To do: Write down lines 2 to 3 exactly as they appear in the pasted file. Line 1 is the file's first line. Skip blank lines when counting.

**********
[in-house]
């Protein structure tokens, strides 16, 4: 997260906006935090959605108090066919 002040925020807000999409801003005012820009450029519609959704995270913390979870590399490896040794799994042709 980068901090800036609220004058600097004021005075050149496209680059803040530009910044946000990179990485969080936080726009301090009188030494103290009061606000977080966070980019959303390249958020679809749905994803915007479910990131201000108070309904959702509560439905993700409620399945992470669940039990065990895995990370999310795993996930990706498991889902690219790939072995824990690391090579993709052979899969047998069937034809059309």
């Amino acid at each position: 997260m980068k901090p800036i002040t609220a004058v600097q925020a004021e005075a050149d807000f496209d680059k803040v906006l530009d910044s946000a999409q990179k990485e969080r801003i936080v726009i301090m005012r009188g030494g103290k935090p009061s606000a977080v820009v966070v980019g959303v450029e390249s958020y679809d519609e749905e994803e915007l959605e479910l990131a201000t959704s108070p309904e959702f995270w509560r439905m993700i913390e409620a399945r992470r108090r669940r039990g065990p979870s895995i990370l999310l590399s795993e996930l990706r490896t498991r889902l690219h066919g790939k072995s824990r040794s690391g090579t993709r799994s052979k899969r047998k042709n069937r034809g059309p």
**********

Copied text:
């Protein structure tokens, strides 16, 4: 997260906006935090959605108090066919 002040925020807000999409801003005012820009450029519609959704995270913390979870590399490896040794799994042709 980068901090800036609220004058600097004021005075050149496209680059803040530009910044946000990179990485969080936080726009301090009188030494103290009061606000977080966070980019959303390249958020679809749905994803915007479910990131201000108070309904959702509560439905993700409620399945992470669940039990065990895995990370999310795993996930990706498991889902690219790939072995824990690391090579993709052979899969047998069937034809059309």
């Amino acid at each position: 997260m980068k901090p800036i002040t609220a004058v600097q925020a004021e005075a050149d807000f496209d680059k803040v906006l530009d910044s946000a999409q990179k990485e969080r801003i936080v726009i301090m005012r009188g030494g103290k935090p009061s606000a977080v820009v966070v980019g959303v450029e390249s958020y679809d519609e749905e994803e915007l959605e479910l990131a201000t959704s108070p309904e959702f995270w509560r439905m993700i913390e409620a399945r992470r108090r669940r039990g065990p979870s895995i990370l999310l590399s795993e996930l990706r490896t498991r889902l690219h066919g790939k072995s824990r040794s690391g090579t993709r799994s052979k899969r047998k042709n069937r034809g059309p």